"The Panel recommends that comprehensive coastal zone environmental inventories be compiled for both Lake Michigan and Lake Huron in order to clearly identify and evaluate, at a minimum, areas that are already impacted with oil and gas development, areas where leases could not be issued for future development (e.g., due to non-resolvable environmental constraints) and areas where directional drilling development leases could be allowed provided that such development could be documented as to cause only minimal and mitigable environmental impacts and conflicts to the shoreline. The existing DNR/MRIS system supplemented with local land use plans could be used as a basis to identify the above areas. Given the great complexity of the Lake Huron and Lake Michigan shorelines and the need to afford the greatest environmental protection, such coastal zone evaluations should be considered a prerequisite before leasing of any of the Great Lakes’ bottomlands." [page 6]
On August 20, 2001, the staff of the Department of Natural Resources formally proposed new requirements for leasing state-owned minerals, including those located beneath the Great Lakes. The Institute evaluated the proposal and concluded that it represents an improvement from current policy. Of particular note was the staff’s recommendation to bar drilling — by issuing non-development leases — in ecologically sensitive and environmentally unique areas including sand dunes, wetlands, on steep slopes, in highly erodible regions, and in habitat needed by endangered species.
However, the Institute also found that the staff proposal does not come close to meeting the recommendations of the Michigan Environmental Science Board. In fact, the staff recommendations specifically avoid the Science Board’s three central recommendations:
The closest the DNR staff proposal comes to inviting the public to participate in coastal energy development is to provide citizens with notice at least 30 days prior to a lease auction, and to hold a public meeting to allow residents to comment and to share information. The staff proposal also calls for state officials to meet with township officials to inform local governments of any proposed sale of Great Lakes bottomland leases. In no way do these steps provide a direct role for citizens or local government officials to help decide where coastal energy development is appropriate and where it is not.
The DNR staff proposal completely avoids the Science Board’s recommendation to limit coastal energy development to areas with existing infrastructure. Instead the staff proposal calls on the state to inventory existing infrastructure and determine whether suitable drilling sites exist within reach of that infrastructure.
The DNR staff proposal sidesteps the Science Board’s recommendation to prepare coastal energy development plans prior to any new leasing or drilling. Instead, the staff proposal calls on the state to prepare an inventory of existing infrastructure, unique and sensitive environmental features, and determine locations where new wells are "allowed."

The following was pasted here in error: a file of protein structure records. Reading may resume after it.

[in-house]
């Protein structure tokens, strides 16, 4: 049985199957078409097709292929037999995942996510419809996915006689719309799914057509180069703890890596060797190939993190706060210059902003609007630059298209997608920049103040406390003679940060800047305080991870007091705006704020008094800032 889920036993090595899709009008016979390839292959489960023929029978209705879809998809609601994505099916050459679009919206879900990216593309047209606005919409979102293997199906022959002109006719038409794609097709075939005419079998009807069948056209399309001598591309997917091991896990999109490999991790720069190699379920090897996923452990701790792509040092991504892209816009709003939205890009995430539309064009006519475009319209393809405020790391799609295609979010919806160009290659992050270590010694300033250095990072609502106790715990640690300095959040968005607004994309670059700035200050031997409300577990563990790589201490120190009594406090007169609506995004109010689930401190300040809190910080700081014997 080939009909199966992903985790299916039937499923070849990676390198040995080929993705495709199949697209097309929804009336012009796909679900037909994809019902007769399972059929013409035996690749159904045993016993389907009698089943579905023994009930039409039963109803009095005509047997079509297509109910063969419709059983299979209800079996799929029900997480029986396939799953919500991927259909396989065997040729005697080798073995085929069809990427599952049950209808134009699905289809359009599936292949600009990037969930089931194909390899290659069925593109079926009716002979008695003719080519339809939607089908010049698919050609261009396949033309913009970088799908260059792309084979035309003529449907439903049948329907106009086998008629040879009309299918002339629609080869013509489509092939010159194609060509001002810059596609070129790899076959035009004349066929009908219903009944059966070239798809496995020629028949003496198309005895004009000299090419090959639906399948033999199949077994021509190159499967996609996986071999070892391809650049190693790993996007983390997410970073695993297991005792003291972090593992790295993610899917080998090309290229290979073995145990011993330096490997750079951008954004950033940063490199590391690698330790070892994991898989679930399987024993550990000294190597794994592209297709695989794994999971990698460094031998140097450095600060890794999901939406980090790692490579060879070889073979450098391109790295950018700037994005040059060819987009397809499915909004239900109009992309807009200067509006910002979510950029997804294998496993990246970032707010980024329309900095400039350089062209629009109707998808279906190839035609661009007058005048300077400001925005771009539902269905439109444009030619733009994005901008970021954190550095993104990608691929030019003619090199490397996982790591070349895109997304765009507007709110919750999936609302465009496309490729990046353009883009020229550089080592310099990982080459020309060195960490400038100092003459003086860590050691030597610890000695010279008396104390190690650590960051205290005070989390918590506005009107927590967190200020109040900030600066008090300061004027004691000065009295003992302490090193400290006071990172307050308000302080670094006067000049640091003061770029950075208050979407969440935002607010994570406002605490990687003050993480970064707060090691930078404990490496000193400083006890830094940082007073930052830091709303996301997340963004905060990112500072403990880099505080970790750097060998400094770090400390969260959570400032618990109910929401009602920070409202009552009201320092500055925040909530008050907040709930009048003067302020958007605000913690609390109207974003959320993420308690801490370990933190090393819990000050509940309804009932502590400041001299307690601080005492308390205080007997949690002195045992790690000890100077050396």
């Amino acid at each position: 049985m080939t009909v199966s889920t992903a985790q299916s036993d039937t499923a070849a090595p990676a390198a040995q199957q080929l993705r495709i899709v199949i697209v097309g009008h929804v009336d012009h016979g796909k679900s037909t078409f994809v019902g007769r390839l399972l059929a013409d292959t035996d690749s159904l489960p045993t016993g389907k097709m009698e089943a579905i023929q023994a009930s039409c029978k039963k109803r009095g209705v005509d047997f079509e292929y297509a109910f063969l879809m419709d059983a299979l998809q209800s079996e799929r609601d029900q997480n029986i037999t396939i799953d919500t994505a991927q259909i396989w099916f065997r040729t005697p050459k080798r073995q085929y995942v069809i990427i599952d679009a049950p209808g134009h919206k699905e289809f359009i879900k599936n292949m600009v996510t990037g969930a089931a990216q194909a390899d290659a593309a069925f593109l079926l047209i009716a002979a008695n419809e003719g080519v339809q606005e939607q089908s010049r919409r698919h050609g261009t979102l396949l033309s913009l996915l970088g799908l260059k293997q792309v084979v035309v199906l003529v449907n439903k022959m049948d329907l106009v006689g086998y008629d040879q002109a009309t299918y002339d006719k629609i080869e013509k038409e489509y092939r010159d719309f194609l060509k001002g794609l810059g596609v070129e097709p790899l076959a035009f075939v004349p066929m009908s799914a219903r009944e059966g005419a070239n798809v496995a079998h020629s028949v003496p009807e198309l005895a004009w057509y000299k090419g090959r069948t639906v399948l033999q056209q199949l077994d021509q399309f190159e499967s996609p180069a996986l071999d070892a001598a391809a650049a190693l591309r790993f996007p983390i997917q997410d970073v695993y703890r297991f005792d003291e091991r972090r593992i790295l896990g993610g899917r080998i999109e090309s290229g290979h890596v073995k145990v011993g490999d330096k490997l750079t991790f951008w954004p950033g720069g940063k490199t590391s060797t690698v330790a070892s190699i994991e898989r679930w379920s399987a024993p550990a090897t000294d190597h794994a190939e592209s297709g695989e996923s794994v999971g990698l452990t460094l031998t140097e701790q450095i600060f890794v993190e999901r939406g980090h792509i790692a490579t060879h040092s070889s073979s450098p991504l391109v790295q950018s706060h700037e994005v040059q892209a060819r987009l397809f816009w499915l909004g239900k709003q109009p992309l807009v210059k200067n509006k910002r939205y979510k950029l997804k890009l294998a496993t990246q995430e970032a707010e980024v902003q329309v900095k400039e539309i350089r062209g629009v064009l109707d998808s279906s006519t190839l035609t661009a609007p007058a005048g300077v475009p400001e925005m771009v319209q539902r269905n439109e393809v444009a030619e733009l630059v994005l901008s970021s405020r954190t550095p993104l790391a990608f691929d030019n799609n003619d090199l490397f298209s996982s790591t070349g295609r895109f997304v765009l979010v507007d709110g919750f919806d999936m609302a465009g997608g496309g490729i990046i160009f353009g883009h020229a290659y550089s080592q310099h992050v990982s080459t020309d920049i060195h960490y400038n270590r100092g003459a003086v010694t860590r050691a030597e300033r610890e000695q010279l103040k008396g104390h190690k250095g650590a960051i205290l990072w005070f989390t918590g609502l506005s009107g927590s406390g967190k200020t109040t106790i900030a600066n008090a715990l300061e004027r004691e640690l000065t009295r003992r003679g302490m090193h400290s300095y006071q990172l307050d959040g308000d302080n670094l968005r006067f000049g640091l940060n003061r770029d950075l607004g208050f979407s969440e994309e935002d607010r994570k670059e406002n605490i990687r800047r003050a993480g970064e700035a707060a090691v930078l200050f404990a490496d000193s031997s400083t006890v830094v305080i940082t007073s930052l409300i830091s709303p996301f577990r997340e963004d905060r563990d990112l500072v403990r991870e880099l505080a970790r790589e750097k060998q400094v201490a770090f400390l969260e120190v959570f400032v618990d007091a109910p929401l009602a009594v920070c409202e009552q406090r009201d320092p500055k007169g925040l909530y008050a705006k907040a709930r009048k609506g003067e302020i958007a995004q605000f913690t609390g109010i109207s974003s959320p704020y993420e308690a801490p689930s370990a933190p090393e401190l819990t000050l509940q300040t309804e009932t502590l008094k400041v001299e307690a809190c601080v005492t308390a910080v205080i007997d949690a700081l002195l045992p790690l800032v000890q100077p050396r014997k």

As a result of the failure to adhere to the sound recommendations of the Michigan Environmental Science Board, the Institute calls on the Natural Resource Commission to reject the DNR staff leasing proposal as scientifically inadequate. By deliberately skirting, avoiding, and ignoring the Science Board’s carefully considered central recommendations, the DNR has done the principle of sound science a grave disservice.
After months of analysis, Republican Lieutenant Governor Dick Posthumus said he opposes Great Lakes shoreline drilling because the environmental risks outweigh the benefits. Four of the seven Republican members of Michigan’s Congressional delegation voted in June to block Great Lakes drilling. All of the leading Democratic candidates for governor oppose directional drilling beneath the lakes. And a strong majority of Michigan residents oppose new energy development along the Great Lakes shoreline.
I conclude by noting that the Michigan Environmental Science Board recommended three clear, technically sound steps to reduce the risk of energy development along the Great Lakes coast. Unless such requirements are put in place, said the Science Board, leasing must not occur. The Michigan Land Use Institute agrees.
About the Institute
Institute Expertise in State Energy Policy
DNR Staff Proposal Falls Short of the Science Board Recommendations
A fourth significant omission in the DNR staff proposal is its silence on the public health risks posed by hydrogen sulfide (H2S). Oil and gas from the Niagaran formation contains considerable concentrations of H2S. Moreover, citizens living in and near Manistee, where much of the new coastal development may occur, have experienced a number of significant and worrisome incidences involving exposure to H2S in recent years. In August 1996, for instance, 11 people in the Parkdale section of Manistee were transported to the hospital after being exposed to a deliberate release of natural gas containing 900 parts per million of H2S.
If the DNR staff proposal becomes state policy, then this Commission reached an indefensible conclusion that the meager increase in energy supplies and the interests of the oil industry outweigh the substantial environmental, public health, and economic risks to communities along the Great Lakes shoreline.
The Institute urges the Commission not to reach that conclusion and to oppose the staff recommendation. We are not the only ones calling for such action.